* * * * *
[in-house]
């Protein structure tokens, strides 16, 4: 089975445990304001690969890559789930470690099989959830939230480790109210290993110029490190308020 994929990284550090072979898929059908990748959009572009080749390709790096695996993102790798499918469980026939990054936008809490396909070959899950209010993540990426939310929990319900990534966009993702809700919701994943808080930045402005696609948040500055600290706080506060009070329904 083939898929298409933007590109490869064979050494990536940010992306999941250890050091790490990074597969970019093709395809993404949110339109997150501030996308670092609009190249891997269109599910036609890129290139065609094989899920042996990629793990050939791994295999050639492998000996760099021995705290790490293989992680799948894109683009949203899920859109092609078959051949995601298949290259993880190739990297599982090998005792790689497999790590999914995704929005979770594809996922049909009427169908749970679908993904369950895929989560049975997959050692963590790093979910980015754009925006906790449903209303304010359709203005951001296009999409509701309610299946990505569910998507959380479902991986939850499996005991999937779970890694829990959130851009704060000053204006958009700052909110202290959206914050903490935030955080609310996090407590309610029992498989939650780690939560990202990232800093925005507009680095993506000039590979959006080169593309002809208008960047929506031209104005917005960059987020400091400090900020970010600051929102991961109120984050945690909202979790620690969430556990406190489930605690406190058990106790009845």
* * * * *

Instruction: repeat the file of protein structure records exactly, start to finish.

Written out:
[in-house]
């Protein structure tokens, strides 16, 4: 089975445990304001690969890559789930470690099989959830939230480790109210290993110029490190308020 994929990284550090072979898929059908990748959009572009080749390709790096695996993102790798499918469980026939990054936008809490396909070959899950209010993540990426939310929990319900990534966009993702809700919701994943808080930045402005696609948040500055600290706080506060009070329904 083939898929298409933007590109490869064979050494990536940010992306999941250890050091790490990074597969970019093709395809993404949110339109997150501030996308670092609009190249891997269109599910036609890129290139065609094989899920042996990629793990050939791994295999050639492998000996760099021995705290790490293989992680799948894109683009949203899920859109092609078959051949995601298949290259993880190739990297599982090998005792790689497999790590999914995704929005979770594809996922049909009427169908749970679908993904369950895929989560049975997959050692963590790093979910980015754009925006906790449903209303304010359709203005951001296009999409509701309610299946990505569910998507959380479902991986939850499996005991999937779970890694829990959130851009704060000053204006958009700052909110202290959206914050903490935030955080609310996090407590309610029992498989939650780690939560990202990232800093925005507009680095993506000039590979959006080169593309002809208008960047929506031209104005917005960059987020400091400090900020970010600051929102991961109120984050945690909202979790620690969430556990406190489930605690406190058990106790009845």